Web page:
“Hot air” and “lawmakers were left to fritter away their time on non-sense bills” is how the editorial board of this paper saw the just adjourned session of the Iowa legislature. No doubt because this newspaper’s priorities were not addressed. But one tax hike a year is probably all this legislature, let alone the taxpayer, can stomach.
Side note – I cannot understand how this paper can editorialize about Americans living on the edge financially, and on the exact same day advocate for a sales tax increase to fund a Natural Resources and Outdoor Recreation Trust Fund. But maybe I’m alone believing low income folks paying more in sales tax to support fish and fowl would have less in their pockets to pay for doctors visits or fixing a broken furnace. But I digress….
One of the things that frustrated me during my time in the legislature was the filter by which Iowans learned about what was happening in their state house. The ratio between actual activity and words in the paper never does either the legislators credit or the public justice. Days could be spent working on an issue without so much as a mention in a blog, but five minutes of discussion might unleash a series of editorial comments. Like beauty, good legislation is in the eye of the beholder. And every Iowan is a beholder for whom something is of interest. There is a reason bills are introduced by legislators – because someone asked them to. That is often forgotten by the press. Oh sure, if there is a tearful story, or a response to a tragedy that results in “Johnny’s Law” or “Susie’s Bill” the paper will elucidate on how citizen input can turn the gears of government. But if a citizen contacts their legislator about something not in favor among the press; well then legislators were just frittering away their time.
One of my most vivid examples, and I suppose biggest mistakes, was my decision to bring to a vote a bill legalizing dove hunting as one of the first bills of the session. As majority leader I was embroiled in working out the details on an education issue, but it wasn’t ready to go. In the meantime, my phone and other legislators phones were ringing off the hook (no ubiquitous cell phone ringtones then) from Iowa hunters. Why not, I figured. It’s a relatively simple bill. One of those gut issues people either favor or oppose, without a lot of nuance and technical challenges. Let’s vote on it. It had the votes to pass, and didn’t require me spending any political capital. Little did I know I was about to be characterized as being more interested in satiating my lust for blood than I was about the well being of school children, of which I had two at home at the time. It made headlines. None of them good. While it was not this paper’s, or frankly even my priority, it was the priority of a lot of folks in this state.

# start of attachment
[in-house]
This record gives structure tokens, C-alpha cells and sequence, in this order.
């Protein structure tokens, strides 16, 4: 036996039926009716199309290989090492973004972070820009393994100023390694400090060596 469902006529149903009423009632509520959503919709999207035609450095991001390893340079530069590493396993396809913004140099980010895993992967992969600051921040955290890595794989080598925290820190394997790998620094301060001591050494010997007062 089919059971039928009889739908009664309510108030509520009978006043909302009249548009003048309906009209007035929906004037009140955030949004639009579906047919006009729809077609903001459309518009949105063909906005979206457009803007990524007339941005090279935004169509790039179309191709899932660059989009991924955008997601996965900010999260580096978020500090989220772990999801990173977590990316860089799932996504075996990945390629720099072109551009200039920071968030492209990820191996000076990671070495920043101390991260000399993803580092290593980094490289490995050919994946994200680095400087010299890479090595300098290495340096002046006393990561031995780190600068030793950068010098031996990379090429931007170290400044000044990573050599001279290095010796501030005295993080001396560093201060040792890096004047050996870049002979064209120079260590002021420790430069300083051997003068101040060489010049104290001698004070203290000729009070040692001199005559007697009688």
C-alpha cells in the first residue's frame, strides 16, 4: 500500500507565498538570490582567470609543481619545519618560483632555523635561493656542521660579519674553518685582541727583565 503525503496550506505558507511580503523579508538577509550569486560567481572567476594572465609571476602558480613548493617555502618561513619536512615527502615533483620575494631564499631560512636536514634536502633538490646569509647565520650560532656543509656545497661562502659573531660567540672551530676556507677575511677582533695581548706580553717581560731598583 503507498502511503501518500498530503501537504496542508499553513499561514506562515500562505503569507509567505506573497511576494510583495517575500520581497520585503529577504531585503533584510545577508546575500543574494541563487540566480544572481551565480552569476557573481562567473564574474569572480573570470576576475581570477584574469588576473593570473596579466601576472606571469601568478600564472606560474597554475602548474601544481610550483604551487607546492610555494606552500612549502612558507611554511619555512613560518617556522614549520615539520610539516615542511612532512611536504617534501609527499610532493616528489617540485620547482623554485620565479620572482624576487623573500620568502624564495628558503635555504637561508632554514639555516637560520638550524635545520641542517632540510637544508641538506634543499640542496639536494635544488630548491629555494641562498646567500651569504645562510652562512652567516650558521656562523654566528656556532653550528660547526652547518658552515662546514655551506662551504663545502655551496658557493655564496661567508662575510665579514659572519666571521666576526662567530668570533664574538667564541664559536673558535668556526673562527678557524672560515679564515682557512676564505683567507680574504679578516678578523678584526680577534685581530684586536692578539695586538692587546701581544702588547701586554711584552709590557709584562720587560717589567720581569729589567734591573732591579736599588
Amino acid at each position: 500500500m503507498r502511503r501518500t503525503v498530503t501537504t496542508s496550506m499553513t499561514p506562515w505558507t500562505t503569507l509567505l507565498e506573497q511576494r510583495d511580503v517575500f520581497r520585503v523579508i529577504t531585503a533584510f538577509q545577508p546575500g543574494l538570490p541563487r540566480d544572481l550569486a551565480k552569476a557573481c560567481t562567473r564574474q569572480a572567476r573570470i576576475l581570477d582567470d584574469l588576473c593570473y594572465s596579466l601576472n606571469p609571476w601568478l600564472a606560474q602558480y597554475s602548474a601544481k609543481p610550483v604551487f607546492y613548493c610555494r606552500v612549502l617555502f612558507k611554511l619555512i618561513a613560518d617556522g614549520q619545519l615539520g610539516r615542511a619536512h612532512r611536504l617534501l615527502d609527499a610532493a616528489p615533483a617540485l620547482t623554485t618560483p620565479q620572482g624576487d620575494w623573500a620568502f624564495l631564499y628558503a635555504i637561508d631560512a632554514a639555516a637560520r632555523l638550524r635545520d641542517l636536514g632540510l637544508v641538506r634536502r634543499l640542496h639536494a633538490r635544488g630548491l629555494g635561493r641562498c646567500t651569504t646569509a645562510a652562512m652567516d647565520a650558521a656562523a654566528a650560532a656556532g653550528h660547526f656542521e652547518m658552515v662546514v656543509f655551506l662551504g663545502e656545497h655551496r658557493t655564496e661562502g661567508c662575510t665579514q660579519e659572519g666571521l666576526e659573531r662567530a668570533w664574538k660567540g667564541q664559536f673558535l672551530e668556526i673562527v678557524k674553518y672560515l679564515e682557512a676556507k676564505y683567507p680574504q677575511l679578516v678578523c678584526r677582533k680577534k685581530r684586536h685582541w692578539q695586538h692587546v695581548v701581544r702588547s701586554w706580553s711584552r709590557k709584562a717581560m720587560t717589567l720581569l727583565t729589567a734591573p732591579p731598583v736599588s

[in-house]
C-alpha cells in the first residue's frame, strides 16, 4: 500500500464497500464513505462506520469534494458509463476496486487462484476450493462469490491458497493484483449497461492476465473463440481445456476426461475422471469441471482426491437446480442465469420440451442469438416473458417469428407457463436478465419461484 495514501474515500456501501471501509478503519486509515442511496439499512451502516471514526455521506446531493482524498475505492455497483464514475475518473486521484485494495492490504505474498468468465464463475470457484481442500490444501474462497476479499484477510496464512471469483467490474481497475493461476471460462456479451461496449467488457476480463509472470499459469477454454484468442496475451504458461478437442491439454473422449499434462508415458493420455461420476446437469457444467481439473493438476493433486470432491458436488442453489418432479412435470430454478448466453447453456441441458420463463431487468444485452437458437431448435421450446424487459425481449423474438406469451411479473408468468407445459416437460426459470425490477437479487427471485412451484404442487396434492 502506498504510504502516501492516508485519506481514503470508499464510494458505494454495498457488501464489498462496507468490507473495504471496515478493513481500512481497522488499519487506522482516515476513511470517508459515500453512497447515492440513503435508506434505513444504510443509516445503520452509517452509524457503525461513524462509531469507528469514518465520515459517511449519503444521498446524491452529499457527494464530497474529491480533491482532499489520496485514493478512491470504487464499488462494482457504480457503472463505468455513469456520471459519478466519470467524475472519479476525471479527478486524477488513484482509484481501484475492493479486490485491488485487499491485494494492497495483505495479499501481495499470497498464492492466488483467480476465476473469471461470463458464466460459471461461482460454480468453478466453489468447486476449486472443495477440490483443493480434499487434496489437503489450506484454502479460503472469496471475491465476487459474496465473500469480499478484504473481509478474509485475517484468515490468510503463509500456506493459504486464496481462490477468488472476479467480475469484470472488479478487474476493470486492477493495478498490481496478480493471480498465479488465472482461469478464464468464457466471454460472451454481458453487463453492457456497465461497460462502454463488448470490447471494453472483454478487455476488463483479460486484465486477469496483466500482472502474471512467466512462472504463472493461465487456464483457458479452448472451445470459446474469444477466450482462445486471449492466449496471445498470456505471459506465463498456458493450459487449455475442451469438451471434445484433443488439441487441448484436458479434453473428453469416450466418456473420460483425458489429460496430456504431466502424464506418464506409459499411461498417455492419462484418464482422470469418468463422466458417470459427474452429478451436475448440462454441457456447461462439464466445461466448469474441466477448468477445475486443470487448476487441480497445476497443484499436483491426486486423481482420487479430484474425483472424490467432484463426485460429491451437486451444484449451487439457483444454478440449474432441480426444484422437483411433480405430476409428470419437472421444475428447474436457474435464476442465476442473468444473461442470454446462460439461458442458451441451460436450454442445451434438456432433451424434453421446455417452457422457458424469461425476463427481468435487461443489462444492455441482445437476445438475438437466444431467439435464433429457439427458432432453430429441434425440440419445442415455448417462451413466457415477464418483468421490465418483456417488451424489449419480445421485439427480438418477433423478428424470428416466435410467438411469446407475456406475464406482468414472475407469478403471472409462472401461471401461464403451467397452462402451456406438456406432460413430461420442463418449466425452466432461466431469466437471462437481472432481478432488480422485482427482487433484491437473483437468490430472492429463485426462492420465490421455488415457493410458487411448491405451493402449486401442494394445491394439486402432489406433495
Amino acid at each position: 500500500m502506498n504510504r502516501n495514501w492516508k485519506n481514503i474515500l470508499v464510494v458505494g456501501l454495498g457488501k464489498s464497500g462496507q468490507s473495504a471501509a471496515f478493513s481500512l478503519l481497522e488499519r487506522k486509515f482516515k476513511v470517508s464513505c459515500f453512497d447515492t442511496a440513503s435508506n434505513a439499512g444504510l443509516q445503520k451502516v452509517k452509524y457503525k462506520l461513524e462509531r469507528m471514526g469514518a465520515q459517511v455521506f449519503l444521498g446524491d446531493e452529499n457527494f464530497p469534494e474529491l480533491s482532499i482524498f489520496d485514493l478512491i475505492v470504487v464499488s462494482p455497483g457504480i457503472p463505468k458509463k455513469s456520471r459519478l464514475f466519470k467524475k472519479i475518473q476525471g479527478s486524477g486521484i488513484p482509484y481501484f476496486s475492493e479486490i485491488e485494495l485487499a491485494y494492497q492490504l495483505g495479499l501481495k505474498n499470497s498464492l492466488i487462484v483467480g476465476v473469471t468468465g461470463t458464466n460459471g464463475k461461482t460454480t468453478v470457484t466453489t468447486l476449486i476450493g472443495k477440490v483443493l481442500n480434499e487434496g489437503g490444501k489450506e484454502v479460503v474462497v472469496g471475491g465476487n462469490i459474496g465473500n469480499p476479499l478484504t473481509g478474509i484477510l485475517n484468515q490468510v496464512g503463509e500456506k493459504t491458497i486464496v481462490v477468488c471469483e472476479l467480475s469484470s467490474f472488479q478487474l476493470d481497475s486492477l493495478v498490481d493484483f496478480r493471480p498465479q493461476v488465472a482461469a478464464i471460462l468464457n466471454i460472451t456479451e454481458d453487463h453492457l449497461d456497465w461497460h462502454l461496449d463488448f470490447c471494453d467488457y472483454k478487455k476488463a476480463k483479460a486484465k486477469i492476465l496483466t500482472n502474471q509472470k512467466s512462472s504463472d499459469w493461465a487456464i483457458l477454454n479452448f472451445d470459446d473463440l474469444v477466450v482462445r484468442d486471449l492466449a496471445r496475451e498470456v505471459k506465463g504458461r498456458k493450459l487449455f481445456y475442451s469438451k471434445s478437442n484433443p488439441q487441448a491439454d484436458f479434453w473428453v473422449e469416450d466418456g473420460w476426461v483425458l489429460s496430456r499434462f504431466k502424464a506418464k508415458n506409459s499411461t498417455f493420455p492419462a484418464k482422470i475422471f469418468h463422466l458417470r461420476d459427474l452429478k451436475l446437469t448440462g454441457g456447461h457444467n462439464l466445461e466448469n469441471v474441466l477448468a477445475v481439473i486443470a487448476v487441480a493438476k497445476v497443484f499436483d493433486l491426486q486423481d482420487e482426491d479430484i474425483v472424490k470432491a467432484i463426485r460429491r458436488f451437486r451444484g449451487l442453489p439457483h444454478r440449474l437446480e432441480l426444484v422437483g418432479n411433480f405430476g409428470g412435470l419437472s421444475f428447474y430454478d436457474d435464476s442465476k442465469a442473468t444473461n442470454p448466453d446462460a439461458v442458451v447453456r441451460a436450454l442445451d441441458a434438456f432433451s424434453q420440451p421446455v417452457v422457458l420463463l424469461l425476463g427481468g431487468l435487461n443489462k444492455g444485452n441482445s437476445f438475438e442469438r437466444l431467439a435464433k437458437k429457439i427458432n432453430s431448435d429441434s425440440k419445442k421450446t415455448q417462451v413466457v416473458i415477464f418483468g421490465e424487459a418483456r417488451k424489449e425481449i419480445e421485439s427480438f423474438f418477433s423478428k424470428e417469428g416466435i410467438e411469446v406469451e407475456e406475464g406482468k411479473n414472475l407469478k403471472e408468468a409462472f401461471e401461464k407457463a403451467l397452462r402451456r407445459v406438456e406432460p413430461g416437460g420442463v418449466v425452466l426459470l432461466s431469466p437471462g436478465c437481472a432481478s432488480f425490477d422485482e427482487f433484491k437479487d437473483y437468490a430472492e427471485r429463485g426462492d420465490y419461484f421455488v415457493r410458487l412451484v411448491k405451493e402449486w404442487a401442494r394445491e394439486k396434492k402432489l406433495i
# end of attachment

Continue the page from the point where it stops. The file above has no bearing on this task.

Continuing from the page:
Great irony here – some, but not all, of the advocates for the above sales tax are the same people who asked for dove hunting.
What didn’t make headlines this year, that was just frittering away time? (That was sarcasm for those readers who haven’t understood my sense of humor yet.) In his session closing speech, Senate Majority Leader Mike Gronstal talked about passing the “Safe At Home” program to protect the identities of victims of domestic violence. It was bi-partisan, so not terribly interesting (again, sarcasm) and probably didn’t merit more than five paragraphs of ink. But maybe it saves a life, so headline grabbing or not, probably not a waste of time.
Across the rotunda just before the gavel dropped House Majority Leader Linda Upmeyer was bringing her chamber’s attention to their bi-partisan work on Medicaid asset verification. As Upmeyer explained “Medicaid is in a collision course with other priorities” like education because it’s annual growth rate is over 11% while general fund revenues have grown at less than half that rate. This year in a bi-partisan bi-cameral fashion legislators worked to ensure those scarce dollars go to those truly deserving.
In both chambers there were attaboys and attagirls, as the President of the Senate and House Majority Leader are both women, for a tuition freeze at the regents universities. That’s something any parent of a college bound student would gratefully call a major accomplishment.
Now none of this is to say that the legislative session was perfect. I have my own list of grievances long enough to fill a Festivus celebration. But where I saw things not go my way I’d like to believe it was because of an honest disagreement of opinion or philosophy. I’d bet they’d heard from a constituent. The press likes to bemoan that lawmakers shouldn’t be beholden to special interests, but the press forgets that back home in their districts, every legislator’s constituent is a special interest. Their interest may just not be the same as yours, mine, or even the Register’s.